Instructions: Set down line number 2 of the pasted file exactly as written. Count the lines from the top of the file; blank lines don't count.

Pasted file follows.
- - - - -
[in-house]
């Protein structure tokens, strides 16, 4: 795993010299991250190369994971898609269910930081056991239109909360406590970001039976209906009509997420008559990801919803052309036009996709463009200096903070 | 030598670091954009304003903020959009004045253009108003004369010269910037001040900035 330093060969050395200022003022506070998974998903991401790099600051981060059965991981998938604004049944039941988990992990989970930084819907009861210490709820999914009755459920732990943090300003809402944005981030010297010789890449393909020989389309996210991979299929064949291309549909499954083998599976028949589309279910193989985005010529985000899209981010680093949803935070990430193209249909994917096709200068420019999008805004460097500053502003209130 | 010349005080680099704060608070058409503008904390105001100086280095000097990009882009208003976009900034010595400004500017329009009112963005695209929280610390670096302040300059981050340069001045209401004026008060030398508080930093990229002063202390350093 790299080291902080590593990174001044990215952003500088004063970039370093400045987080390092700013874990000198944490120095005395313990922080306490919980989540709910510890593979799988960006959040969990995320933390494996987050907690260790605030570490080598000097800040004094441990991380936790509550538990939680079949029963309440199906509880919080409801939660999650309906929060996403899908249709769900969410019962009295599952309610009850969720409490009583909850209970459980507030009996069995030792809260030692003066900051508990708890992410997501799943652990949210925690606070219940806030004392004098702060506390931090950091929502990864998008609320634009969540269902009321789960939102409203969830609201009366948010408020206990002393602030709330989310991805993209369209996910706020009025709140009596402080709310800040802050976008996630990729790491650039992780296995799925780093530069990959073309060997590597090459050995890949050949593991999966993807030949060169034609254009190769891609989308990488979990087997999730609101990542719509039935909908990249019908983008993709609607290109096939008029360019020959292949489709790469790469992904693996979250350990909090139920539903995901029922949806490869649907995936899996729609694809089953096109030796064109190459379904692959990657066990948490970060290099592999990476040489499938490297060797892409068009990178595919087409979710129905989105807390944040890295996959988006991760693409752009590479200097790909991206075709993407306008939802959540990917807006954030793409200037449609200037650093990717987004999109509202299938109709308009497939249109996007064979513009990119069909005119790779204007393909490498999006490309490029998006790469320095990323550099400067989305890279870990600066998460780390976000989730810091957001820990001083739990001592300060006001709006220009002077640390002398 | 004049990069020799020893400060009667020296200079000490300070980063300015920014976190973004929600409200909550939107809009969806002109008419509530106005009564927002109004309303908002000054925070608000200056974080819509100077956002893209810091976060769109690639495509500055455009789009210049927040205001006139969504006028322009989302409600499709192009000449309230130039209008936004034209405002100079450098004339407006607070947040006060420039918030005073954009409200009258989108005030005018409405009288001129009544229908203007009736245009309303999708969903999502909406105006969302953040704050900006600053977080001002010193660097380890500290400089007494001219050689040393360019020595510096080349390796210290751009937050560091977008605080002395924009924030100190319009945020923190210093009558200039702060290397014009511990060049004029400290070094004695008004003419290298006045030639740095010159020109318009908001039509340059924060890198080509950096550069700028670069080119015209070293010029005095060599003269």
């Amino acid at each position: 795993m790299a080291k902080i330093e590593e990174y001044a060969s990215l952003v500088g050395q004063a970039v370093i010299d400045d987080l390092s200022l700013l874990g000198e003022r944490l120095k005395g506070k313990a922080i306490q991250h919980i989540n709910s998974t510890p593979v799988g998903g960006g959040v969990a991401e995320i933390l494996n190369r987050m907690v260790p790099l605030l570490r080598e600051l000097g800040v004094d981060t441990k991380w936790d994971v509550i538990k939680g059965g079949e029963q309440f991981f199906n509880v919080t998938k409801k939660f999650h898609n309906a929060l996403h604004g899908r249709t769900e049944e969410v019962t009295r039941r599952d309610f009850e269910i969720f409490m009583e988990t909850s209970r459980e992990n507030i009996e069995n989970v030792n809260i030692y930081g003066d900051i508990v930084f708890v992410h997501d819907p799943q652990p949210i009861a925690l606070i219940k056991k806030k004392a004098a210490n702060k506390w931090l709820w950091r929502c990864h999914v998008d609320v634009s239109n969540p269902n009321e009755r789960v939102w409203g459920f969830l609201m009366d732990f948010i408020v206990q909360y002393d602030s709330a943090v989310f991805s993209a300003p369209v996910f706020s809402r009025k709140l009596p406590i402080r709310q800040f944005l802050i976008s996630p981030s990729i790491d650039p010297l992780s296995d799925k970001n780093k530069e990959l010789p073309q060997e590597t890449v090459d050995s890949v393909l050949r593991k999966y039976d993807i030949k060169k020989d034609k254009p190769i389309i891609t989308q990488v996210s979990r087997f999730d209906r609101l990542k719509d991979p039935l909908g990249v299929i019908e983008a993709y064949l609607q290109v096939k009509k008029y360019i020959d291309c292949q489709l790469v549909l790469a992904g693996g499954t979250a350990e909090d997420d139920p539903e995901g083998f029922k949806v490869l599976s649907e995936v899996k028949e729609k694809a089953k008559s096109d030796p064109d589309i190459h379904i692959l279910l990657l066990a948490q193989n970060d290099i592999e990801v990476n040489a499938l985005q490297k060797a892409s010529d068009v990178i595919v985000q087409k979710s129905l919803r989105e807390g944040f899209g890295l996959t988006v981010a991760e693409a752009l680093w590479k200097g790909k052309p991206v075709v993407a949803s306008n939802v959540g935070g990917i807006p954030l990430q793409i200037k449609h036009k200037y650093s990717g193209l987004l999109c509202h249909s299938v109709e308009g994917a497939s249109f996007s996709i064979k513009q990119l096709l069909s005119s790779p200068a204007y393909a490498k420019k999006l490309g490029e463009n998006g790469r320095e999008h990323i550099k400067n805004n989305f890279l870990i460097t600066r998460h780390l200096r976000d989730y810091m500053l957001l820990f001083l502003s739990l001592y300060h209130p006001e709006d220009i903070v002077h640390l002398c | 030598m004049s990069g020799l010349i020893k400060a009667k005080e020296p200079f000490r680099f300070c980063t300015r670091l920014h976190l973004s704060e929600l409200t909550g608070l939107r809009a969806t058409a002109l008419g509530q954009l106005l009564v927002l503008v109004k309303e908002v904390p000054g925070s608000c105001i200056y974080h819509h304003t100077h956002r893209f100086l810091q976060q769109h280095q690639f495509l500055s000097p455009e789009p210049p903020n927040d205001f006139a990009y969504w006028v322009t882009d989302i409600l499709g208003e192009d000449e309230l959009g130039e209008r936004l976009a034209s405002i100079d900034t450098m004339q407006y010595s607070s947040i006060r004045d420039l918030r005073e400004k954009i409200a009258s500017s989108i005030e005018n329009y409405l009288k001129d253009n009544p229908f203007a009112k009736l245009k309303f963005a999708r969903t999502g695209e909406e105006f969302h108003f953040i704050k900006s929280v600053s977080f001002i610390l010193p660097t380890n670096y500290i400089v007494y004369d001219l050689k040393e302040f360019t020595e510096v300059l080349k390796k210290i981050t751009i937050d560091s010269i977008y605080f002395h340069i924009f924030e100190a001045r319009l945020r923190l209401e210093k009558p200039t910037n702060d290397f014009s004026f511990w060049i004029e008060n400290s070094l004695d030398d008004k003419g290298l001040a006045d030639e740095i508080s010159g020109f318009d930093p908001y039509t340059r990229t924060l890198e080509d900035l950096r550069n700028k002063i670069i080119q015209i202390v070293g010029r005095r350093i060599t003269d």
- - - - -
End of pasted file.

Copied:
């Protein structure tokens, strides 16, 4: 795993010299991250190369994971898609269910930081056991239109909360406590970001039976209906009509997420008559990801919803052309036009996709463009200096903070 | 030598670091954009304003903020959009004045253009108003004369010269910037001040900035 330093060969050395200022003022506070998974998903991401790099600051981060059965991981998938604004049944039941988990992990989970930084819907009861210490709820999914009755459920732990943090300003809402944005981030010297010789890449393909020989389309996210991979299929064949291309549909499954083998599976028949589309279910193989985005010529985000899209981010680093949803935070990430193209249909994917096709200068420019999008805004460097500053502003209130 | 010349005080680099704060608070058409503008904390105001100086280095000097990009882009208003976009900034010595400004500017329009009112963005695209929280610390670096302040300059981050340069001045209401004026008060030398508080930093990229002063202390350093 790299080291902080590593990174001044990215952003500088004063970039370093400045987080390092700013874990000198944490120095005395313990922080306490919980989540709910510890593979799988960006959040969990995320933390494996987050907690260790605030570490080598000097800040004094441990991380936790509550538990939680079949029963309440199906509880919080409801939660999650309906929060996403899908249709769900969410019962009295599952309610009850969720409490009583909850209970459980507030009996069995030792809260030692003066900051508990708890992410997501799943652990949210925690606070219940806030004392004098702060506390931090950091929502990864998008609320634009969540269902009321789960939102409203969830609201009366948010408020206990002393602030709330989310991805993209369209996910706020009025709140009596402080709310800040802050976008996630990729790491650039992780296995799925780093530069990959073309060997590597090459050995890949050949593991999966993807030949060169034609254009190769891609989308990488979990087997999730609101990542719509039935909908990249019908983008993709609607290109096939008029360019020959292949489709790469790469992904693996979250350990909090139920539903995901029922949806490869649907995936899996729609694809089953096109030796064109190459379904692959990657066990948490970060290099592999990476040489499938490297060797892409068009990178595919087409979710129905989105807390944040890295996959988006991760693409752009590479200097790909991206075709993407306008939802959540990917807006954030793409200037449609200037650093990717987004999109509202299938109709308009497939249109996007064979513009990119069909005119790779204007393909490498999006490309490029998006790469320095990323550099400067989305890279870990600066998460780390976000989730810091957001820990001083739990001592300060006001709006220009002077640390002398 | 004049990069020799020893400060009667020296200079000490300070980063300015920014976190973004929600409200909550939107809009969806002109008419509530106005009564927002109004309303908002000054925070608000200056974080819509100077956002893209810091976060769109690639495509500055455009789009210049927040205001006139969504006028322009989302409600499709192009000449309230130039209008936004034209405002100079450098004339407006607070947040006060420039918030005073954009409200009258989108005030005018409405009288001129009544229908203007009736245009309303999708969903999502909406105006969302953040704050900006600053977080001002010193660097380890500290400089007494001219050689040393360019020595510096080349390796210290751009937050560091977008605080002395924009924030100190319009945020923190210093009558200039702060290397014009511990060049004029400290070094004695008004003419290298006045030639740095010159020109318009908001039509340059924060890198080509950096550069700028670069080119015209070293010029005095060599003269």